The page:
Well, I don't know about you but I was pretty disappointed by Facebook's announcement on Thursday. I was expecting something more meaty than what Mark Zuckerberg, Facebook's CEO, described as "a set of apps."
Now perhaps I'm being a little harsh as I know full well my expectations were artificially raised by the hype and rumor mill that preceded Thursday's announcement, but, on the other hand, a set of apps for Android called Home? That's the big announcement?
Given that Facebook is still struggling to figure out how to justify its IPO share price I would have thought we'd get something with a little more "wow" factor. What we got is a mobile-oriented Facebook interface with "Chat Heads" . . . pop-up notifications with pictures. Zzzzz.
Zuckerberg enthused: "On one level, Home is the next mobile version of Facebook. On the other, it's a change in the relationship with the next generation of computing devices." What utter nonsense. But that's pretty common nowadays; all of the big players' "big" announcements are now merely iterations of existing products.
So where's the next iPhone coming from? Where's the next iPod? Where's the next ... I was going to cite something from Microsoft but it's been a long time since Redmond produced a real "wow!"
Perhaps the problem is we're all out of innovation in the computer products world. Where the mass market is concerned, the computer industry has become minimally innovative, or, if I might coin a term, it has become "minnovative"; it's turned into a flood of tiny, incremental improvements and the reason is very simple: For the majority of the world, Windows XP was and still is good enough.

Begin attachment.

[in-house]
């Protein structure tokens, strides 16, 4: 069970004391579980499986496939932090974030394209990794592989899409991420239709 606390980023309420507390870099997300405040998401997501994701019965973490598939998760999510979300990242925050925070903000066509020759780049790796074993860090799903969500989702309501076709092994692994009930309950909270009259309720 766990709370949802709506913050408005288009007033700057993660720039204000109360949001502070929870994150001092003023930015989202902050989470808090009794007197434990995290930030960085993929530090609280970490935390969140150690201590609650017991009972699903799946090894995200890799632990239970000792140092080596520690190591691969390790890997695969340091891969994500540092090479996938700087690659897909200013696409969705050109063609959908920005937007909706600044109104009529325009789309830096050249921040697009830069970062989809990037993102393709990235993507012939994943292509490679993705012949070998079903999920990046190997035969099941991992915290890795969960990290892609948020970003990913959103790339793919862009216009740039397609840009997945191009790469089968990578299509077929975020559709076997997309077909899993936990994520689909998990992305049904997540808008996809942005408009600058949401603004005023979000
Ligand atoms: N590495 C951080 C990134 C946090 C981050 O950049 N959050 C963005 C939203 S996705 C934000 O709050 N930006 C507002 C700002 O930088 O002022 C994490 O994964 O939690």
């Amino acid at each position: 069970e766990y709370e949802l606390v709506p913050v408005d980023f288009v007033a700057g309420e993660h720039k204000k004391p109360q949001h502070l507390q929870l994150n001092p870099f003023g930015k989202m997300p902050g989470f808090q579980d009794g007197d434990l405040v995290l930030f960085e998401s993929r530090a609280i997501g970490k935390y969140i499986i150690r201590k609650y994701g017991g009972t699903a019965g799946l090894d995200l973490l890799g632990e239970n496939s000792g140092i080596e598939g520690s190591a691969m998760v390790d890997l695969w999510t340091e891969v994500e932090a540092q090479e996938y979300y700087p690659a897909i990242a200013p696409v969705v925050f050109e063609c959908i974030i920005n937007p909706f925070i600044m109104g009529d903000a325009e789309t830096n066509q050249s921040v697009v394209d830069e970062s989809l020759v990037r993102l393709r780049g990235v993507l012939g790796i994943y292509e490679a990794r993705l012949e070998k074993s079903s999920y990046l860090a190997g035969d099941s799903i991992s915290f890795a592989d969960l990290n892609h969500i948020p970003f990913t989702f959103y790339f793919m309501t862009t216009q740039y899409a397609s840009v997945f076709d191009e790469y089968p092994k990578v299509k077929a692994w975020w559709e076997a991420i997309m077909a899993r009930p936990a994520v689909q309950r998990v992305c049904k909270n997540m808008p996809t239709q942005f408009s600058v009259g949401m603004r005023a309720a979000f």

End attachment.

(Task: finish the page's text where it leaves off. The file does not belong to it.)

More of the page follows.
Sure, the latest computer hardware has staggeringly fast processors and unbelievably huge memory, but we've reached the point where, for most computer users, last year's hardware can run this year's applications perfectly well with cycles and storage to spare. Indeed, hardware from the year probably can too, or even from the year before that.
Those of us who can and actually do use all of that performance and dream of having more do exist, but we're a tiny minority. The rest of the world's computer users not only barely scratch the potential of whatever computer they use, they barely understand what it is they're using!
Even so, the hoi polloi are eschewing regular desktops and laptops in favor of smartphones and pad computers at a remarkable rate for three main reasons: The first is simplicity, because managing one of these new devices is generally far simpler than managing Windows, OS X or Linux. The second reason is that apps for iOS and Android are cheap or free. And the third reason is all of the fancier stuff users might want to do is out there in the endlessly hyped "cloud," again for free or dirt cheap.
But the truth is that precious little of that fancier cloud stuff isn't really that fancy. It's more of the same old stuff you can do on the old and new hardware but prettied up. It's got its new, sexy party frock on, but it's still dancing to the same old tunes of word processing, spreadsheets, databases, image editing, email and social media.
So, where's the real innovation going to come from? I have no idea, but I know given Thursday's performance, it ain't going to be coming from Facebook.
Gibbs is underwhelmed in Ventura, Calif. Does your mileage differ? Tell him at firstname.lastname@example.org and follow him on Twitter and App.net (@quistuipater) and on Facebook (quistuipater).
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